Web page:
Sunday, September 19, 2010

Response to: "Trauma Time: A Still Life"

Stewart, Kathleen. "Trauma Time: A Still Life." Histories of the Future. Eds. David Rosenberg and Susan Harding. Duke University Press, 2005, pp 321 - 338.

Just when I thought I couldn't top the obnoxious theorizing that I was reading about intellectualism earlier today, I just read something that did. The article: Trauma Time, by one Kathleen Stewart. 

Thursday, September 16, 2010

Malaysia Day

So before I run out of Malaysia Day, I should say something about it.

Monday, September 6, 2010

Body Issues: Conversations My Body Has

"We really should eat something before we go out," one half of the reasonable brain said, as we set out on our evening walk. "I know it's early, and by the time we get back it'll be dinner, but we really should eat." We'll call it Less-Conscious Brain, or LCB for short.

"We'll be fine," said the other half of the reasonable brain, the one actually in charge. We'll call it Conscious Brain, or CB for short.

"Peckish," said the stomach. 

"But not too hungry?" CB asked.

"Not yet," the stomach replied.

"Good, off we go then."

About 200 meters into running, everybody was complaining. 

"It's too hot in this sweater!" said the shoulders.

"I can't handle the burning!" cried the chest.

"Our knee pistons are knocking!" the legs complained. "It's been too long since we ran."

"We ran just a month ago," CB groused, but slowed down and we walked. We meant to hit Sanctuary Park before turning back. A little before we got there, we felt a drop of rain.

"Oh, look it's raining now. Now can we go home and eat?"

"Okay, fine."

We walked home in general silence, mostly contemplating tomorrow. When we got home, the complaints started again.

"Hungry!" the stomach piped up.

"We need to change," CB said, shrugging off the jacket. We sat at the computer, played a bit of Echo Bazaar, tweeted our return home, listened to a few more songs on the Walkman.

"This is ridiculous, we really need to eat. We just used precious calories!"

"And this is supposed to mean anything when we've been sitting on our ass all day?"

"Don't give me that," LCB sniffed. "You're the one that ignores us when we need to do stuff. Like finish editing that essay. Or laundry. Or call the telephone company."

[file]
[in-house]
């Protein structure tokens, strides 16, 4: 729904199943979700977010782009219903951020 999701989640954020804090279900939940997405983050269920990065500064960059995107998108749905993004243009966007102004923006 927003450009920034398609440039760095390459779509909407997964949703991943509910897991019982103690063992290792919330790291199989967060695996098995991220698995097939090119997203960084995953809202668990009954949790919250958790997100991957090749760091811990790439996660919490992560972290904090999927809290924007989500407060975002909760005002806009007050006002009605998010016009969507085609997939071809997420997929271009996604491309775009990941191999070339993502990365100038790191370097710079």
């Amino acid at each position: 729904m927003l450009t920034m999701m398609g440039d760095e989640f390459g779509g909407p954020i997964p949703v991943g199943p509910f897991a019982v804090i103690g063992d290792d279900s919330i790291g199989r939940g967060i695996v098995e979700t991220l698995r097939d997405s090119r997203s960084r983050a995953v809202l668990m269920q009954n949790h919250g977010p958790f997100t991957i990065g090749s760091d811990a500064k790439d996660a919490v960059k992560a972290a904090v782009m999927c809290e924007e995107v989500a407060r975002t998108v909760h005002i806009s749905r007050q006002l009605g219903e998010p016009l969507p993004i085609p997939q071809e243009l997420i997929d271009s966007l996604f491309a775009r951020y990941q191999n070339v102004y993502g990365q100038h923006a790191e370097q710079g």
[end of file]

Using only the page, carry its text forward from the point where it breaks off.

"The food can still wait."

"Still! Hungry!" the stomach cried.

"Hang on, hang on. Do we even know what to eat yet?" CB said.

"What is there to decide on? There's corned beef and rice. That's what we've been eating the whole week."

"There's also a couple of eggs left. Shall we have fried rice? How about fried rice? That would be fun, wouldn't it?"

"Hungry!" the stomach roared, and released a bit of gastric acid to make its point.

"Okay!" CB wasn't stupid; it liked to ignore the stomach but not that much. "Okay, fine, we'll cut up some luncheon meat."

"One day, we'll get on some drugs that'll make you actually listen to us and do what we want rather than reason your way through what we don't want," LCB complained. "One day."

"Yes. But you know... that one day comes only when I feel like we want to."

"Yeah well, fuck you too."

Sunday, September 5, 2010

Malaysiana: Independence Day, or Lack Thereof

While in Canada, I tend to miss celebrations that I should be aware of, like the Lunar New Year, or Adilfitri, or Hungry Ghost Month (which is happening now, should be ending soon). August 31st was Merdeka Day, or Malaya's Independence Day. It's the day when the British left Malayan leadership roles after dicking around with us for a few hundred years. 

At the last Steampunk World's Fair, I kept referring to how the British colonizers left our shores, but left their mark behind. (Moniquill rightly put me in my place by reminding me that "the colonizers never left ours".) The thing is, I was being simplistic. After the British left, we had their parliament system, their education system. We were and are still dependent on business from the West. We still use the economic success of the West as a yardstick against which we measure our own growth. (Seriously, what is there to grow? In the West Peninsula we are a small small land, and hell no are we going to destroy the natural forests of East Malaysia to slake capitalist lust.)

When I was a child, I used to turn on the television to watch the Merdeka Day parade. It was the highlight of the year for me; I still love parades. For some reason, it registered in me that gaining independence was the highlight of my nation, the best thing we ever did. Then it was overshadowed by the building of the Petronas Twin Towers and being named piracy capital of the world. I thought we were doing okay for ourselves. And for most part, we kinda are. 

But time away from home, and my studies, have made me question what it means to be independent. Not as an individual - I don't understand that at all, because I'm still living on my parents' funds (hello privilege) and while I was supporting myself for a while, that quickly went down the drain. I mean, as a nation. In today's global village setup, it seems there is no single nation that is completely self-sufficient, unless it eschews systems of dominance and capitalism and refuses to participate in the race to improve their standing in international politics and protect their interests (which are probably as simple as "don't get fucked over by the big boys").